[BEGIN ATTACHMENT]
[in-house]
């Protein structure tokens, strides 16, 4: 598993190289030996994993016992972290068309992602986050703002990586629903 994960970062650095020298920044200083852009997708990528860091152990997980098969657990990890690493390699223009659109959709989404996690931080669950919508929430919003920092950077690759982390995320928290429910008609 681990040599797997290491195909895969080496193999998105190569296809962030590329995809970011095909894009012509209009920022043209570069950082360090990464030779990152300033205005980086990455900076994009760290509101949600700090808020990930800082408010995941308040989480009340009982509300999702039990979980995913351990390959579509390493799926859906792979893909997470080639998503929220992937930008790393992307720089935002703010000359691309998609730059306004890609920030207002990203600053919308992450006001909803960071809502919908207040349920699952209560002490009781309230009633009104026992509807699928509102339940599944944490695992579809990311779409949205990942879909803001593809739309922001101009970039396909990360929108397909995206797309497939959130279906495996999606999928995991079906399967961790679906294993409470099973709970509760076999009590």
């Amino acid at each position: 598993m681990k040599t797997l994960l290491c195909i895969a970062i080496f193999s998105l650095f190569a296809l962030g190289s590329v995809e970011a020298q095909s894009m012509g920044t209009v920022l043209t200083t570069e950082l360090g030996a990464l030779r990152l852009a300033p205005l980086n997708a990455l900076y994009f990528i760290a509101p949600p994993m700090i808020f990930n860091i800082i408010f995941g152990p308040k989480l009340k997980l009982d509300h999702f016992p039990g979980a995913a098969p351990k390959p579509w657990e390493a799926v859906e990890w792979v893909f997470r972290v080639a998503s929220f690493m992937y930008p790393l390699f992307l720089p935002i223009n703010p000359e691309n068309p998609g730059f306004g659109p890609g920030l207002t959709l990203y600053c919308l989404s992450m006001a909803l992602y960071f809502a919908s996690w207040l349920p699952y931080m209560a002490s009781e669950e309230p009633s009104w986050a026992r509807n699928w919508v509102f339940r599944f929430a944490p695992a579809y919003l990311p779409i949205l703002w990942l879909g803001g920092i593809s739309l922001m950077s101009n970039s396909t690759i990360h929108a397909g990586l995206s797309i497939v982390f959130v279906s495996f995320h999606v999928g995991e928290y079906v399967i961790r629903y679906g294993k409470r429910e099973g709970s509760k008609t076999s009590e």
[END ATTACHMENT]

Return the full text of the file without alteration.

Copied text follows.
[in-house]
């Protein structure tokens, strides 16, 4: 598993190289030996994993016992972290068309992602986050703002990586629903 994960970062650095020298920044200083852009997708990528860091152990997980098969657990990890690493390699223009659109959709989404996690931080669950919508929430919003920092950077690759982390995320928290429910008609 681990040599797997290491195909895969080496193999998105190569296809962030590329995809970011095909894009012509209009920022043209570069950082360090990464030779990152300033205005980086990455900076994009760290509101949600700090808020990930800082408010995941308040989480009340009982509300999702039990979980995913351990390959579509390493799926859906792979893909997470080639998503929220992937930008790393992307720089935002703010000359691309998609730059306004890609920030207002990203600053919308992450006001909803960071809502919908207040349920699952209560002490009781309230009633009104026992509807699928509102339940599944944490695992579809990311779409949205990942879909803001593809739309922001101009970039396909990360929108397909995206797309497939959130279906495996999606999928995991079906399967961790679906294993409470099973709970509760076999009590």
């Amino acid at each position: 598993m681990k040599t797997l994960l290491c195909i895969a970062i080496f193999s998105l650095f190569a296809l962030g190289s590329v995809e970011a020298q095909s894009m012509g920044t209009v920022l043209t200083t570069e950082l360090g030996a990464l030779r990152l852009a300033p205005l980086n997708a990455l900076y994009f990528i760290a509101p949600p994993m700090i808020f990930n860091i800082i408010f995941g152990p308040k989480l009340k997980l009982d509300h999702f016992p039990g979980a995913a098969p351990k390959p579509w657990e390493a799926v859906e990890w792979v893909f997470r972290v080639a998503s929220f690493m992937y930008p790393l390699f992307l720089p935002i223009n703010p000359e691309n068309p998609g730059f306004g659109p890609g920030l207002t959709l990203y600053c919308l989404s992450m006001a909803l992602y960071f809502a919908s996690w207040l349920p699952y931080m209560a002490s009781e669950e309230p009633s009104w986050a026992r509807n699928w919508v509102f339940r599944f929430a944490p695992a579809y919003l990311p779409i949205l703002w990942l879909g803001g920092i593809s739309l922001m950077s101009n970039s396909t690759i990360h929108a397909g990586l995206s797309i497939v982390f959130v279906s495996f995320h999606v999928g995991e928290y079906v399967i961790r629903y679906g294993k409470r429910e099973g709970s509760k008609t076999s009590e």